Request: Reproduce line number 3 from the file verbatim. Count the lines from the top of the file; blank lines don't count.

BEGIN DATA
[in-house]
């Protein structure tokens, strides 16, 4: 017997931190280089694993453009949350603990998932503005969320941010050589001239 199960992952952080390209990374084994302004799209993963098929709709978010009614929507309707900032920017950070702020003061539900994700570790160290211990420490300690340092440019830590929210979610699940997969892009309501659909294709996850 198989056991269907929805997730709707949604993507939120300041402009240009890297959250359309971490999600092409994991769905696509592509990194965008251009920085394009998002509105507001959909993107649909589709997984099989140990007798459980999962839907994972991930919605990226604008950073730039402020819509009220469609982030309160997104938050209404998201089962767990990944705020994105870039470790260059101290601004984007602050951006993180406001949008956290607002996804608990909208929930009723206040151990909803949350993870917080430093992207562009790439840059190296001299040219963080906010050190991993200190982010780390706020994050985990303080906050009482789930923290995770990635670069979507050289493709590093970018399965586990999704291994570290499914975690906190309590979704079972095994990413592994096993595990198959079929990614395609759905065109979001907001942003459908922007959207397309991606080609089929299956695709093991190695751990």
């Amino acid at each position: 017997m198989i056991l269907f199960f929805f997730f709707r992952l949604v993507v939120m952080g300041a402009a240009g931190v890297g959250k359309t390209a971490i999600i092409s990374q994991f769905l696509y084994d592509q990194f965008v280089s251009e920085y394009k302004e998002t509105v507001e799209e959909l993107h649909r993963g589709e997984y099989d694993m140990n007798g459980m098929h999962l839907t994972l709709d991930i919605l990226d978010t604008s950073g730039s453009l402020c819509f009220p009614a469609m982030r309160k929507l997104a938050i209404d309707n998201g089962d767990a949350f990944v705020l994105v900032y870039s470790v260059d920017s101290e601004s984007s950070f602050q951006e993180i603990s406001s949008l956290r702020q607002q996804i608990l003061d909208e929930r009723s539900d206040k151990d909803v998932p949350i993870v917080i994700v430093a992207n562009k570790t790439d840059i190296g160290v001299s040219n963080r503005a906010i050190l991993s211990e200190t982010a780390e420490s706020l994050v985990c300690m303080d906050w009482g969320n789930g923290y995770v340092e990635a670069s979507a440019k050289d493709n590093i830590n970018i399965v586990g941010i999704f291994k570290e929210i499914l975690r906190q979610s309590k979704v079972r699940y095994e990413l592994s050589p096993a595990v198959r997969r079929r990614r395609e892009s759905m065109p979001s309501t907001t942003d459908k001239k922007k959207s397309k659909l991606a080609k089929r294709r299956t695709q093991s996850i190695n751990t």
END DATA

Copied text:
């Amino acid at each position: 017997m198989i056991l269907f199960f929805f997730f709707r992952l949604v993507v939120m952080g300041a402009a240009g931190v890297g959250k359309t390209a971490i999600i092409s990374q994991f769905l696509y084994d592509q990194f965008v280089s251009e920085y394009k302004e998002t509105v507001e799209e959909l993107h649909r993963g589709e997984y099989d694993m140990n007798g459980m098929h999962l839907t994972l709709d991930i919605l990226d978010t604008s950073g730039s453009l402020c819509f009220p009614a469609m982030r309160k929507l997104a938050i209404d309707n998201g089962d767990a949350f990944v705020l994105v900032y870039s470790v260059d920017s101290e601004s984007s950070f602050q951006e993180i603990s406001s949008l956290r702020q607002q996804i608990l003061d909208e929930r009723s539900d206040k151990d909803v998932p949350i993870v917080i994700v430093a992207n562009k570790t790439d840059i190296g160290v001299s040219n963080r503005a906010i050190l991993s211990e200190t982010a780390e420490s706020l994050v985990c300690m303080d906050w009482g969320n789930g923290y995770v340092e990635a670069s979507a440019k050289d493709n590093i830590n970018i399965v586990g941010i999704f291994k570290e929210i499914l975690r906190q979610s309590k979704v079972r699940y095994e990413l592994s050589p096993a595990v198959r997969r079929r990614r395609e892009s759905m065109p979001s309501t907001t942003d459908k001239k922007k959207s397309k659909l991606a080609k089929r294709r299956t695709q093991s996850i190695n751990t």